Bayer touts benefits of Monsanto merger
American seed and weed-killer company Monsanto and German medicine and farm chemical maker Bayer are combining in a deal that could help farmers produce higher yields to address challenges from global warming to rising food demand from a fast-growing global population.
Consumers could benefit from more-affordable and healthier food options as well as the companies’ using their expertise to help farmers limit their chemical use and environmental impact, company executives said Wednesday after the all-cash deal was announced.
It occurs amid record harvests driving crop prices to painfully low levels for many farmers.
After four months of courtship, Leverkusen, Germany-based Bayer AG said Monsanto Co. accepted its third offer. In addition to the $57 billion price for shareholders, Bayer is assuming $9 billion in Monsanto debt. It will pay Monsanto shareholders $128 per share, $6 above its initial offer and a 44 percent premium over the St. Louis company’s closing price before rumors of a bid emerged.
Because Bayer is mainly funding the deal through debt, by selling bonds and stock, Jefferies LLC analyst Jeffrey Holford wrote to investors, Bayer’s increased debt load could limit investment in its “sub-optimal” prescription drug pipeline and its consumer health business.
The deal would create a global agricultural and chemical giant with a broad array of products. Fitch Ratings noted the combined Bayer would have a 25 percent share in some markets, “almost certainly drawing regulatory scrutiny and posing antitrust obstacles.”
That’s because the deal combines two of the six U.S. and European companies that dominate in agrochemicals.
“It will … create an innovation engine for the next generation of farming,” Monsanto CEO Hugh Grant said.
The world’s population is expected to jump by nearly 3 billion people, to 9 billion, by 2050. Together with the effects of warmer temperatures, more severe storms, less land available for farming and the need to reduce pollution and greenhouse gas emissions from farming operations, that is pressuring farmers to be more productive.
“It’s going to take a lot of innovation to ensure that everybody can be fed,” and the combined company will be able to speed up product improvements to help, said Liam Condon, head of Bayer Crop Science.
Affordability also is an issue, Condon said, as people in many poor countries spend more than half of their income on food, compared with 10 to 15 percent in the United States.
Consumer advocates have voiced opposition to the merger, blasting the companies’ environmental records and citing concerns about the impact on food prices.
“Once the deal goes ahead, it could spell disaster for our food supply and farmers, ushering in a new era of sterile crops soaked in dangerous pesticides,” global consumer advocacy group SumOfUs said in a petition to stop the deal that was launched after negotiations were revealed.
“If the deal is successful, it’ll make the new corporation the biggest seed maker and pesticide company in the world — and it will have almost total control of the most important aspects of our food supply.”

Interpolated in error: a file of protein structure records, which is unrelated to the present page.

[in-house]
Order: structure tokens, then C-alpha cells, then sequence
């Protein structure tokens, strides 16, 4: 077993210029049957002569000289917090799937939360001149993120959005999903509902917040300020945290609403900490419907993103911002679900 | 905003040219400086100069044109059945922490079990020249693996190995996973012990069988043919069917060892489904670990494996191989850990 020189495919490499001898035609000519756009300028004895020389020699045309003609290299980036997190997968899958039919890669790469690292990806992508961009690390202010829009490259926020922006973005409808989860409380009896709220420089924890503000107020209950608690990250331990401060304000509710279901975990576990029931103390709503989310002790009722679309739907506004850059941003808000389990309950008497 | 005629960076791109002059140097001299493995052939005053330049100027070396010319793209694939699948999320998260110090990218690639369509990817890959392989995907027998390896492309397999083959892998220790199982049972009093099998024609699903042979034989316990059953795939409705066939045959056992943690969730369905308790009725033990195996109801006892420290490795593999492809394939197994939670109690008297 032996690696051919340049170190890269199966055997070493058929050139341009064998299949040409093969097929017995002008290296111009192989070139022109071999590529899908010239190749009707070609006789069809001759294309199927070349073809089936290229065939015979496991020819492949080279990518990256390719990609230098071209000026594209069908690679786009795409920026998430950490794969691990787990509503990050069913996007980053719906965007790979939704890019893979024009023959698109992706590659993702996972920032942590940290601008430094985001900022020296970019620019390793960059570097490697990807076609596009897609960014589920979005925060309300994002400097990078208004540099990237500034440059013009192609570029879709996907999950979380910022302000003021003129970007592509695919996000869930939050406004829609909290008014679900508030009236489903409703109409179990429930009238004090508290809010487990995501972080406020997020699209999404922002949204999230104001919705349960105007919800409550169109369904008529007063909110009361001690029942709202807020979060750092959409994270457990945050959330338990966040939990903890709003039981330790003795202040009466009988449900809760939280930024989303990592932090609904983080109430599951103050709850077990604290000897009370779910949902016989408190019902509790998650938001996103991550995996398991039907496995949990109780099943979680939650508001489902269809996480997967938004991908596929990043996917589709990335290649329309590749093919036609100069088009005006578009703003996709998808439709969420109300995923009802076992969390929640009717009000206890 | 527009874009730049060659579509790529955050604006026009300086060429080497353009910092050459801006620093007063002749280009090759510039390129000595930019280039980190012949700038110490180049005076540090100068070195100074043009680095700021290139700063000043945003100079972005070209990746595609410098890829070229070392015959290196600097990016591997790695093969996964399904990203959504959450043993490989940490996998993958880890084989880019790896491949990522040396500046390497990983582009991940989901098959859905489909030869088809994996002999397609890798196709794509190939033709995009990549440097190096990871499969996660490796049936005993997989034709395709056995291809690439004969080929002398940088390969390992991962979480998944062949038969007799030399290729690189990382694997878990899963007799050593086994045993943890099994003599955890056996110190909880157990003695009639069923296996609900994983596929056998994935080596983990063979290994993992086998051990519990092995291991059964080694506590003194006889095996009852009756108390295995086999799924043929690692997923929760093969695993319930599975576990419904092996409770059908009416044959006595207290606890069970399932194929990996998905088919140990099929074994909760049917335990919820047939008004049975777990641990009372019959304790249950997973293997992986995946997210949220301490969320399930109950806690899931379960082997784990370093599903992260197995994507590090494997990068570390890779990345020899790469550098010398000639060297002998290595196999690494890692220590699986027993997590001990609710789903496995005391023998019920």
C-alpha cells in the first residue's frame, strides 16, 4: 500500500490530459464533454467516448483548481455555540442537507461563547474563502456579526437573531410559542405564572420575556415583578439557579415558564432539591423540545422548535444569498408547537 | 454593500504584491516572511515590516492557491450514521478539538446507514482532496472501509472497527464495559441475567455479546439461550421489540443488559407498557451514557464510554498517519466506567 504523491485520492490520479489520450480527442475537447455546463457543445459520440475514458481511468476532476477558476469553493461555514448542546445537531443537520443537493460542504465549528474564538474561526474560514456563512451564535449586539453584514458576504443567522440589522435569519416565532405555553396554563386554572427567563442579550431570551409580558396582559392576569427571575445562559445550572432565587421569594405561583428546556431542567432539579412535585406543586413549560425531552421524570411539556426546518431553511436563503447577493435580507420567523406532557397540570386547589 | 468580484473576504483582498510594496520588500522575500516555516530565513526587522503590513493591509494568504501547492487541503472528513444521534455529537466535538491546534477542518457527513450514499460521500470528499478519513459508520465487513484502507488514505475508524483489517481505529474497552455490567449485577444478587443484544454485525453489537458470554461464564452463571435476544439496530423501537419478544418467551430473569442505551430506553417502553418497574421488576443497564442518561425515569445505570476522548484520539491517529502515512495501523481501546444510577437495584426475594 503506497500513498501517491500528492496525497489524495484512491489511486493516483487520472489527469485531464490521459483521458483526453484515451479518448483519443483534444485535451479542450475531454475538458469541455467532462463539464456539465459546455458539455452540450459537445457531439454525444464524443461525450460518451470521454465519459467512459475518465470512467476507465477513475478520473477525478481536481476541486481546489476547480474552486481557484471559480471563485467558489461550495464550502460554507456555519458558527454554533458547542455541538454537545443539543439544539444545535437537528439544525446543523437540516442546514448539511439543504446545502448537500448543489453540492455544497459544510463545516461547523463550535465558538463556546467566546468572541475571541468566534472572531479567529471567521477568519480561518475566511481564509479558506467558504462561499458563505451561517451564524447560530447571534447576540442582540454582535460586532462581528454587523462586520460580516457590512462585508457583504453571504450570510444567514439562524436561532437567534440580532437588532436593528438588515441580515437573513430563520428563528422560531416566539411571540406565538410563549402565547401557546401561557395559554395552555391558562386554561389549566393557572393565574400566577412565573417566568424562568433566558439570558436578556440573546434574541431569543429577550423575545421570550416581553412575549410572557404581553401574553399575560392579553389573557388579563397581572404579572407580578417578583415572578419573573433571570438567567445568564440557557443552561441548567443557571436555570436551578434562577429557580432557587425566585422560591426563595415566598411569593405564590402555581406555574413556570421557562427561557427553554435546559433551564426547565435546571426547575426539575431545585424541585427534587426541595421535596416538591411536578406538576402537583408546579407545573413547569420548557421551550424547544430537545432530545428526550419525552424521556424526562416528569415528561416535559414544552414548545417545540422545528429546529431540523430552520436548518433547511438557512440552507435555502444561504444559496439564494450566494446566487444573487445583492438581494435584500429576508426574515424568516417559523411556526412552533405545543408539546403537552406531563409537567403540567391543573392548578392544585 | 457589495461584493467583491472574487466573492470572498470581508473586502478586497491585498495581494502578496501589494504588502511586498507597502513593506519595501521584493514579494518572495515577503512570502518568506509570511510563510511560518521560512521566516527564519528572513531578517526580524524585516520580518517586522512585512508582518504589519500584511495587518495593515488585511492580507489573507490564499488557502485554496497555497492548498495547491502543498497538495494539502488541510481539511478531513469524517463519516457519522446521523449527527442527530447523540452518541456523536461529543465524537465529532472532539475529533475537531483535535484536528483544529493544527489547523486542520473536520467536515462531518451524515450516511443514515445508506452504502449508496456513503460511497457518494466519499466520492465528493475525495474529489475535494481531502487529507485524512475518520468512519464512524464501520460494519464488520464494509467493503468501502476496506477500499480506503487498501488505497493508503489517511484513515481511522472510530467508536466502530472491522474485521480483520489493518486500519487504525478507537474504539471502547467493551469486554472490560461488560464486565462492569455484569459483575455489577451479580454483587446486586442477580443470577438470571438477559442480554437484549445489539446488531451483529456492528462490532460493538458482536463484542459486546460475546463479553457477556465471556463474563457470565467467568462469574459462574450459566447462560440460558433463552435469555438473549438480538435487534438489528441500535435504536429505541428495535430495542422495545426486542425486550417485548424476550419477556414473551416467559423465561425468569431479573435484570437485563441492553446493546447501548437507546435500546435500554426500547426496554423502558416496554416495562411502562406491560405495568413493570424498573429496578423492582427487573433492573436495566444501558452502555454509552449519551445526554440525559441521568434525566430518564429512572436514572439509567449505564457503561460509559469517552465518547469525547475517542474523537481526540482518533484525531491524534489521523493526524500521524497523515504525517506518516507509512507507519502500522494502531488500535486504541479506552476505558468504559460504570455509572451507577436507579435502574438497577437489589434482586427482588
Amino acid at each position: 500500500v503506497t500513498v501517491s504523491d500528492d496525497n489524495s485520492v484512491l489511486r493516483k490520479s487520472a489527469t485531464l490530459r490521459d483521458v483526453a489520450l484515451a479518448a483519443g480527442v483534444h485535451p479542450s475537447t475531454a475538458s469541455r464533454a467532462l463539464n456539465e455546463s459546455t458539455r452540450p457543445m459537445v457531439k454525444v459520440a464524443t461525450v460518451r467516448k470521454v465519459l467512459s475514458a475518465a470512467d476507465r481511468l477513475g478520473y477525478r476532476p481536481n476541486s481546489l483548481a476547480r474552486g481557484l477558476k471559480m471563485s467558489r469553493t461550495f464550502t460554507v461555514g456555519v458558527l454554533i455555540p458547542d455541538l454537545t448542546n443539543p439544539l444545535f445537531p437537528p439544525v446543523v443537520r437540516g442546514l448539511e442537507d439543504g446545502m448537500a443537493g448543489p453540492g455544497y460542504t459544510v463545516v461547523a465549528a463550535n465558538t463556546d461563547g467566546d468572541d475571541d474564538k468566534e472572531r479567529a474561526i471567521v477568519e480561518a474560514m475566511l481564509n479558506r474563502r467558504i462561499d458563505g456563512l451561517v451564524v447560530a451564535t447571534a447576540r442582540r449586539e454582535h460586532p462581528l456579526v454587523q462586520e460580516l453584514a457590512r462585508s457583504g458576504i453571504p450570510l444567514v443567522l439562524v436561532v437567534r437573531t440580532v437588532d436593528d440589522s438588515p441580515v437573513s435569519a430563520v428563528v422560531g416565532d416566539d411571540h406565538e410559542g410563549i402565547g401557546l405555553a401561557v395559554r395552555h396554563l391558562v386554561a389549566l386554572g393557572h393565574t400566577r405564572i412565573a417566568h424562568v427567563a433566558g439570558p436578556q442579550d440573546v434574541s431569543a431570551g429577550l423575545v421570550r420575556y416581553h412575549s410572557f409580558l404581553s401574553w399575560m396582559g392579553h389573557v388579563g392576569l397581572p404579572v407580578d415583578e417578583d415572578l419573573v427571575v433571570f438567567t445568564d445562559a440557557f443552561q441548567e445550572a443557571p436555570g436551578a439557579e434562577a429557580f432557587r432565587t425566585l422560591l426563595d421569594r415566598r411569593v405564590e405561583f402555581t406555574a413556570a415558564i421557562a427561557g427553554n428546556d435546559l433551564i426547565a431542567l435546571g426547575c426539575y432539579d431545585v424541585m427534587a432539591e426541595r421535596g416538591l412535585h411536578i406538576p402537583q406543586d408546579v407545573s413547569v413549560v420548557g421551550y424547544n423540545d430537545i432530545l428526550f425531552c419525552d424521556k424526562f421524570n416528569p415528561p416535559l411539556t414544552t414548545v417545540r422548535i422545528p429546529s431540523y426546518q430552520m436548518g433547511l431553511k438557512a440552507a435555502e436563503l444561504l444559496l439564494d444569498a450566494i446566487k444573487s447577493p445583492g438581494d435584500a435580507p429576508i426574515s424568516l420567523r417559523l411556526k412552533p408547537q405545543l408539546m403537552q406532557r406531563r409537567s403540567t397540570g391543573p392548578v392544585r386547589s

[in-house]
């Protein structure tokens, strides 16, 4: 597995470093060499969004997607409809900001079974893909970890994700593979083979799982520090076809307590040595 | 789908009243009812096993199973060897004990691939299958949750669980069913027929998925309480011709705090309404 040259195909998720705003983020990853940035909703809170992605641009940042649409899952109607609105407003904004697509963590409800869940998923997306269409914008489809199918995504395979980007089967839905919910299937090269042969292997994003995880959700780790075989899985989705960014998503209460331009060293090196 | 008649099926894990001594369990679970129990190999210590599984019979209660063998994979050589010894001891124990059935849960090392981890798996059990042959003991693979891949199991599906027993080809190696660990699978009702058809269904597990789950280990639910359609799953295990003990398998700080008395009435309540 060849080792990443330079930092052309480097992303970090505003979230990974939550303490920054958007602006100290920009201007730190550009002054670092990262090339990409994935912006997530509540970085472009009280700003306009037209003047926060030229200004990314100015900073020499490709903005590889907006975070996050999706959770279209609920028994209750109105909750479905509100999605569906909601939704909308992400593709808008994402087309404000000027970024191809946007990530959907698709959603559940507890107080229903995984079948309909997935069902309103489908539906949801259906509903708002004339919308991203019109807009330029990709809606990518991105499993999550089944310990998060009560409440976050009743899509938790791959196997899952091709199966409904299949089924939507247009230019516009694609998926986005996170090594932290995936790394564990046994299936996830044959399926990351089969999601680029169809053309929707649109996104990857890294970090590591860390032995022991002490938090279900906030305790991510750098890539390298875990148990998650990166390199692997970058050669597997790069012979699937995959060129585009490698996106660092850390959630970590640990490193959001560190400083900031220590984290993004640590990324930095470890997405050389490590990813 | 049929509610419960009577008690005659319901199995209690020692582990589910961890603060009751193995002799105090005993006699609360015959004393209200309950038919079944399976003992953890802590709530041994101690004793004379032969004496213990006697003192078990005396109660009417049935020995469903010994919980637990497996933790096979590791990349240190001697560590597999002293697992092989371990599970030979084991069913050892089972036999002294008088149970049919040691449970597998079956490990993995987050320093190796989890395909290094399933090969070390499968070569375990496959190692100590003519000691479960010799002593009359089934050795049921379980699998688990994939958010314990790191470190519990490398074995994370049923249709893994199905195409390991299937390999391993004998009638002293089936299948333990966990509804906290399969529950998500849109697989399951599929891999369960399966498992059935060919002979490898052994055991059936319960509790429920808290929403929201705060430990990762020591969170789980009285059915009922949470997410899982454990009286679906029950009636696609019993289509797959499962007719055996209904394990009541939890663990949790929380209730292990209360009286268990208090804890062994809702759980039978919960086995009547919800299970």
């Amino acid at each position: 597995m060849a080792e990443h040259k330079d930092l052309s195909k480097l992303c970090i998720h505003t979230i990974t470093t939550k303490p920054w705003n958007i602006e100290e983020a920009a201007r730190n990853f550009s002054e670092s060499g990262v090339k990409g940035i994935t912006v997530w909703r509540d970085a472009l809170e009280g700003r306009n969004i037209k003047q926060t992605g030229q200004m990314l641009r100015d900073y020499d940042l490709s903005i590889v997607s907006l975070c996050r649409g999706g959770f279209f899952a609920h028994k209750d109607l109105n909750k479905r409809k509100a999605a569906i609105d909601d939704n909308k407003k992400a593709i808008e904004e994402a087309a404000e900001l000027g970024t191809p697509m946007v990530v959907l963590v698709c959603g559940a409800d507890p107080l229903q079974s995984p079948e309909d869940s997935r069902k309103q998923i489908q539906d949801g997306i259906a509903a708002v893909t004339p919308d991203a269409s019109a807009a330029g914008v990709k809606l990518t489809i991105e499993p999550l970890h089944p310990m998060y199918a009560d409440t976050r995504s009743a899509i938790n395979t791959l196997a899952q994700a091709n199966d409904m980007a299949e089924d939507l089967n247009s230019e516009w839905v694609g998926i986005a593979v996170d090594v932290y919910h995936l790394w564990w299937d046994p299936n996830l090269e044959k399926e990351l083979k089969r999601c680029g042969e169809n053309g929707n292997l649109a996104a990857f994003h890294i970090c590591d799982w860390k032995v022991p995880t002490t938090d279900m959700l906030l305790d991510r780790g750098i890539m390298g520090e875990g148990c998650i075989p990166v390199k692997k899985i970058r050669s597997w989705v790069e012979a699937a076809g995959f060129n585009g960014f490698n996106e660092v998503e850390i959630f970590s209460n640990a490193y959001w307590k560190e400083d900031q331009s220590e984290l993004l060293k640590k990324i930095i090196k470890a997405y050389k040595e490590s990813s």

Bayer and Monsanto are well-known to farmers and home gardeners.
Monsanto sells seeds for fruits, vegetables, corn, soybeans, cotton and other crops, plus heavily advertised Roundup weed-killer.
Bayer sells chemical and biologic crop protection products and the Bayer Advanced garden chemicals line.
Both companies offer services in “digital farming,” helping farmers use data from sensors in their fields and satellites to improve crop yields by choosing the best seeds and applying just the right amount of chemicals at the right time throughout the growing season.
Monsanto is a top maker of seeds genetically modified to resist drought, weeds and insects, among other “traits.” They are not accepted in Europe because of health concerns, so Monsanto sells little in Bayer’s backyard.
Bayer is a major agricultural supplier in Europe, Asia and Africa, though it’s best known for prescription drugs such as blood clot-preventer Xarelto and consumer health products including Aleve pain reliever and One A Day and Flintstones vitamins.
“The overlaps are minimal,” Grant said. He said the deal “represented the most compelling value for our shareholders.”
Bayer and Monsanto executives said they won’t identify areas of business overlap before regulators in the European Union, the United States, Canada, Brazil and two dozen other countries review the acquisition for potential antitrust issues. Bayer said it’s so confident of approval that it has offered Monsanto a $2 billion breakup fee if the deal falls through.
Bayer and Monsanto executives would not discuss the fate of the Monsanto name, but said the combined company’s seeds and North American business will have headquarters at Monsanto’s St. Louis base.
The companies also would not discuss possible job cuts. Those are standard after big mergers and implied in this one, given that 80 percent of the $1.5 billion in synergies the companies predict after three years will be cost cuts in administration, sales and marketing.
Bayer said the trans-Atlantic tie-up should close before the end of 2017. Monsanto plans a shareholder vote on the deal in a few months.
In U.S. trading, shares of both companies closed up 0.6 percent, with Bayer at $104.85 and Monsanto at $106.76.